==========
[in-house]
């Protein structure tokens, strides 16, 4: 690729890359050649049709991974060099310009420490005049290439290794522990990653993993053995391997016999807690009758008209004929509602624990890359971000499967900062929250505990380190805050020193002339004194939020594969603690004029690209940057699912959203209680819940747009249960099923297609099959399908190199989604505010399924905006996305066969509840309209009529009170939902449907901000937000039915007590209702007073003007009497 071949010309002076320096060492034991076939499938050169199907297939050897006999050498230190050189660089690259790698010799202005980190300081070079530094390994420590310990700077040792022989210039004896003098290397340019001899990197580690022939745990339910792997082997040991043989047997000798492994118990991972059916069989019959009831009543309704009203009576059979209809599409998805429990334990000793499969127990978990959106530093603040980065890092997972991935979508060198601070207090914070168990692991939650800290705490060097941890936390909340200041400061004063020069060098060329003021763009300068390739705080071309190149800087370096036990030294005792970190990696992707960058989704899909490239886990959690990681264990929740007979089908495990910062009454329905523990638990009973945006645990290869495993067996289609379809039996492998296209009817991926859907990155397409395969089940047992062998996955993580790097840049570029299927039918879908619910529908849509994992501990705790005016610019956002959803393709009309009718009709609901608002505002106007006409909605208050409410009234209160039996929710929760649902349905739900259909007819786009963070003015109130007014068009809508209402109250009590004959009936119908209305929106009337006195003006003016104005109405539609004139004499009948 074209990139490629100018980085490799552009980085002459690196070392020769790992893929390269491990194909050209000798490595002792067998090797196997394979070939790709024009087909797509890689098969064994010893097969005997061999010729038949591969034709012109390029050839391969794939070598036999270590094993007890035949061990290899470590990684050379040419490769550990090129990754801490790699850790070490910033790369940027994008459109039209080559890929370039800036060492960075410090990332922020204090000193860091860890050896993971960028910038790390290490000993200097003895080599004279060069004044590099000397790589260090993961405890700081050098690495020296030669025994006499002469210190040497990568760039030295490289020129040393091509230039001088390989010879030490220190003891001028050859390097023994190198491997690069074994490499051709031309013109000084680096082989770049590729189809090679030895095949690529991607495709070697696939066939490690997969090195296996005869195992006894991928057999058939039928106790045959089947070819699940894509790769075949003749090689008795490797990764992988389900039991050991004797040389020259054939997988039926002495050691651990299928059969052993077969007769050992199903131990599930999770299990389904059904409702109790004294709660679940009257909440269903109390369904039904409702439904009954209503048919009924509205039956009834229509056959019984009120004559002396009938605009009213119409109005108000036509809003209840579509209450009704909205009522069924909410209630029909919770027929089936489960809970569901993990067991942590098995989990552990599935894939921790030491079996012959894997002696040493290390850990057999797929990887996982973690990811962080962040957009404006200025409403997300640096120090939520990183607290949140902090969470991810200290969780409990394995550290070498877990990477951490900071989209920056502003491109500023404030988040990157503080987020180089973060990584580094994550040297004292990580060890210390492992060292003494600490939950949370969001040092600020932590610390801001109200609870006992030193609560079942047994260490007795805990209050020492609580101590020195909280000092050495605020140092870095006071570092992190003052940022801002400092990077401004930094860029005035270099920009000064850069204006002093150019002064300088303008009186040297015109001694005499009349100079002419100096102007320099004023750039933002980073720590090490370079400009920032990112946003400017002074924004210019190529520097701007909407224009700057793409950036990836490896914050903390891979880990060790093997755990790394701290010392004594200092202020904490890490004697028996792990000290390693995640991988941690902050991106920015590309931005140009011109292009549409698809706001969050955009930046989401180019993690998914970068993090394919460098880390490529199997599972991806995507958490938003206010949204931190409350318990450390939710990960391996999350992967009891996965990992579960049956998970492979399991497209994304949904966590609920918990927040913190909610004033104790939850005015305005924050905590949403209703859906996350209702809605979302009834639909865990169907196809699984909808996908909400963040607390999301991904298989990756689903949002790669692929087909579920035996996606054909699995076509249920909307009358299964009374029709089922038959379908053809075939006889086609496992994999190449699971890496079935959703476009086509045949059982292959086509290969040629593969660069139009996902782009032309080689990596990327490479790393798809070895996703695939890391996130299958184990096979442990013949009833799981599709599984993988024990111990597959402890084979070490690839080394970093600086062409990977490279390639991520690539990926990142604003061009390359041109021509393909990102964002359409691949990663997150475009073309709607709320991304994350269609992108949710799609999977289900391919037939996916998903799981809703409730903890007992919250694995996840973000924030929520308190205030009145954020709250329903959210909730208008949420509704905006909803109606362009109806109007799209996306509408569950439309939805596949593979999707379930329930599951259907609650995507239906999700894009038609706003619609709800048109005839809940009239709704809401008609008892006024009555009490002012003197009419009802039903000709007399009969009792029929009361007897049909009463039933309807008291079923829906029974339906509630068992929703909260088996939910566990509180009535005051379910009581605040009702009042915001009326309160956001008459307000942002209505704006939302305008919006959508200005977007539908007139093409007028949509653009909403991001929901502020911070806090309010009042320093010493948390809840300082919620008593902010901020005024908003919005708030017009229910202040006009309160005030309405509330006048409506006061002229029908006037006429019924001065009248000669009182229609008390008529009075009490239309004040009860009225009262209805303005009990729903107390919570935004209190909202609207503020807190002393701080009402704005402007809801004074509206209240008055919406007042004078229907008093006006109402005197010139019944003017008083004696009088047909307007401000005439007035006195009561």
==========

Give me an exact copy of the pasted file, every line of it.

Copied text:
[in-house]
């Protein structure tokens, strides 16, 4: 690729890359050649049709991974060099310009420490005049290439290794522990990653993993053995391997016999807690009758008209004929509602624990890359971000499967900062929250505990380190805050020193002339004194939020594969603690004029690209940057699912959203209680819940747009249960099923297609099959399908190199989604505010399924905006996305066969509840309209009529009170939902449907901000937000039915007590209702007073003007009497 071949010309002076320096060492034991076939499938050169199907297939050897006999050498230190050189660089690259790698010799202005980190300081070079530094390994420590310990700077040792022989210039004896003098290397340019001899990197580690022939745990339910792997082997040991043989047997000798492994118990991972059916069989019959009831009543309704009203009576059979209809599409998805429990334990000793499969127990978990959106530093603040980065890092997972991935979508060198601070207090914070168990692991939650800290705490060097941890936390909340200041400061004063020069060098060329003021763009300068390739705080071309190149800087370096036990030294005792970190990696992707960058989704899909490239886990959690990681264990929740007979089908495990910062009454329905523990638990009973945006645990290869495993067996289609379809039996492998296209009817991926859907990155397409395969089940047992062998996955993580790097840049570029299927039918879908619910529908849509994992501990705790005016610019956002959803393709009309009718009709609901608002505002106007006409909605208050409410009234209160039996929710929760649902349905739900259909007819786009963070003015109130007014068009809508209402109250009590004959009936119908209305929106009337006195003006003016104005109405539609004139004499009948 074209990139490629100018980085490799552009980085002459690196070392020769790992893929390269491990194909050209000798490595002792067998090797196997394979070939790709024009087909797509890689098969064994010893097969005997061999010729038949591969034709012109390029050839391969794939070598036999270590094993007890035949061990290899470590990684050379040419490769550990090129990754801490790699850790070490910033790369940027994008459109039209080559890929370039800036060492960075410090990332922020204090000193860091860890050896993971960028910038790390290490000993200097003895080599004279060069004044590099000397790589260090993961405890700081050098690495020296030669025994006499002469210190040497990568760039030295490289020129040393091509230039001088390989010879030490220190003891001028050859390097023994190198491997690069074994490499051709031309013109000084680096082989770049590729189809090679030895095949690529991607495709070697696939066939490690997969090195296996005869195992006894991928057999058939039928106790045959089947070819699940894509790769075949003749090689008795490797990764992988389900039991050991004797040389020259054939997988039926002495050691651990299928059969052993077969007769050992199903131990599930999770299990389904059904409702109790004294709660679940009257909440269903109390369904039904409702439904009954209503048919009924509205039956009834229509056959019984009120004559002396009938605009009213119409109005108000036509809003209840579509209450009704909205009522069924909410209630029909919770027929089936489960809970569901993990067991942590098995989990552990599935894939921790030491079996012959894997002696040493290390850990057999797929990887996982973690990811962080962040957009404006200025409403997300640096120090939520990183607290949140902090969470991810200290969780409990394995550290070498877990990477951490900071989209920056502003491109500023404030988040990157503080987020180089973060990584580094994550040297004292990580060890210390492992060292003494600490939950949370969001040092600020932590610390801001109200609870006992030193609560079942047994260490007795805990209050020492609580101590020195909280000092050495605020140092870095006071570092992190003052940022801002400092990077401004930094860029005035270099920009000064850069204006002093150019002064300088303008009186040297015109001694005499009349100079002419100096102007320099004023750039933002980073720590090490370079400009920032990112946003400017002074924004210019190529520097701007909407224009700057793409950036990836490896914050903390891979880990060790093997755990790394701290010392004594200092202020904490890490004697028996792990000290390693995640991988941690902050991106920015590309931005140009011109292009549409698809706001969050955009930046989401180019993690998914970068993090394919460098880390490529199997599972991806995507958490938003206010949204931190409350318990450390939710990960391996999350992967009891996965990992579960049956998970492979399991497209994304949904966590609920918990927040913190909610004033104790939850005015305005924050905590949403209703859906996350209702809605979302009834639909865990169907196809699984909808996908909400963040607390999301991904298989990756689903949002790669692929087909579920035996996606054909699995076509249920909307009358299964009374029709089922038959379908053809075939006889086609496992994999190449699971890496079935959703476009086509045949059982292959086509290969040629593969660069139009996902782009032309080689990596990327490479790393798809070895996703695939890391996130299958184990096979442990013949009833799981599709599984993988024990111990597959402890084979070490690839080394970093600086062409990977490279390639991520690539990926990142604003061009390359041109021509393909990102964002359409691949990663997150475009073309709607709320991304994350269609992108949710799609999977289900391919037939996916998903799981809703409730903890007992919250694995996840973000924030929520308190205030009145954020709250329903959210909730208008949420509704905006909803109606362009109806109007799209996306509408569950439309939805596949593979999707379930329930599951259907609650995507239906999700894009038609706003619609709800048109005839809940009239709704809401008609008892006024009555009490002012003197009419009802039903000709007399009969009792029929009361007897049909009463039933309807008291079923829906029974339906509630068992929703909260088996939910566990509180009535005051379910009581605040009702009042915001009326309160956001008459307000942002209505704006939302305008919006959508200005977007539908007139093409007028949509653009909403991001929901502020911070806090309010009042320093010493948390809840300082919620008593902010901020005024908003919005708030017009229910202040006009309160005030309405509330006048409506006061002229029908006037006429019924001065009248000669009182229609008390008529009075009490239309004040009860009225009262209805303005009990729903107390919570935004209190909202609207503020807190002393701080009402704005402007809801004074509206209240008055919406007042004078229907008093006006109402005197010139019944003017008083004696009088047909307007401000005439007035006195009561």